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Good fats don't diminish "good" cholesterol.

Good Fats Don't Diminish "Good" Cholesterol

If you're trying to eat less saturated fat, and you're opting for heart-healthy polyunsaturates instead, here's good news from ARS researchers.

A recent study at the Western Human Nutrition Research Center suggests that polyunsaturates--the kind found in corn oil margarine, for example--don't lower your levels of the good HDL cholesterol.

The finding comes from tests of 11 healthy middle-aged men who volunteered at the San Francisco center.

James M. Iacono, center director, and chemist Rita M. Dougherty conducted the 3-month study. They say that although their conclusion agrees with findings of some experts, it conflicts with others that have suggested that the highly touted polyunsaturates may reduce good cholesterol.

"Although there was a dip in HDL's at the midpoint in our study," Iacono notes, "HDL levels went back up by the end of the experiment."

HDL's, or high-density lipoproteins, have been linked with a lowered risk of arteriosclerosis (hardening of the arteries). The so-called bad cholesterol, or low-density lipoprotein, is blamed for higher risk of heart disease. HDL and LDL are typically measured in the comprehensive blood test usually included in yearly physical exams. A total cholesterol of 200 or less and an HDL level of above 45 are generally recommended.

For part of the San Francisco study, volunteers followed the eating guidelines recommended by the American Heart Association--fats were no more than 30 percent of the day's calories. Each type of fat--saturated, monounsaturated, and polyunsaturated--made up about 10 percent of the day's total calories. Then, to pinpoint any effects the polyunsaturates might have on HDL cholesterol, Iacono and Dougherty lowered levels of polys to 3.8 percent for part of the study.

"Neither the 3.8 nor the 10 percent levels of polyunsaturates lowered HDL cholesterol for more than about 2 weeks," says Iacono. "In our new studies, we're looking for an explanation of why other researchers concluded that polyunsaturates lowered HDL's."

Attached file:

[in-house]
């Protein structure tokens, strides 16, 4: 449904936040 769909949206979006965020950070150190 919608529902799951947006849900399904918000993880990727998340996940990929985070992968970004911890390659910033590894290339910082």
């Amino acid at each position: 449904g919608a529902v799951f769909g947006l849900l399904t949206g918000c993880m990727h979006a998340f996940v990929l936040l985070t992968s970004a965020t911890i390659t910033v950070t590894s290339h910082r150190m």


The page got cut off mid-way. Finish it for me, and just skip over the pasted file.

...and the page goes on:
The ARS scientists relied on practical menus with typical foods that taste good and were easy to buy and prepare, yet were low in fat. Menus included, for instance, ham, turkey, meatloaf, baked fish, spaghetti, lasagna, or other familiar fare.

"Lowering the fat in your meals is often simply a matter of making easy substitutes at the supermarket or perhaps changing some of the ways you cook," says Dougherty. "You can cut fat calories if you trim visible fat off meat or choose lean meats and poultry. Or switch to low-fat of nonfat dairy products like skim milk or low-fat yogurt and reduced-fat sour cream.

"Instead of using butter for cooking or at the table," she adds, "choose polyunsaturated margarine like a vegetable-oil-based spread."

PHOTO : Center director James Iacono discusses food weighing procedures with laboratory assistant Jan Thomson. (K-4275-2)

PHOTO : Biological laboratory technician Elizabeth Denvir extracts samples for total lipid and fatty acid composition. (K-4276-3)

James M. Iacono and Rita M. Dougherty are with the USDA-ARS Western Human Nutrition Research Center, P.O. Box 29997, Presidio of San Francisco, CA 94129. Phone (415) 556-9697.
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Author:Wood, Marcia
Publication:Agricultural Research
Date:Jan 1, 1992
Words:503
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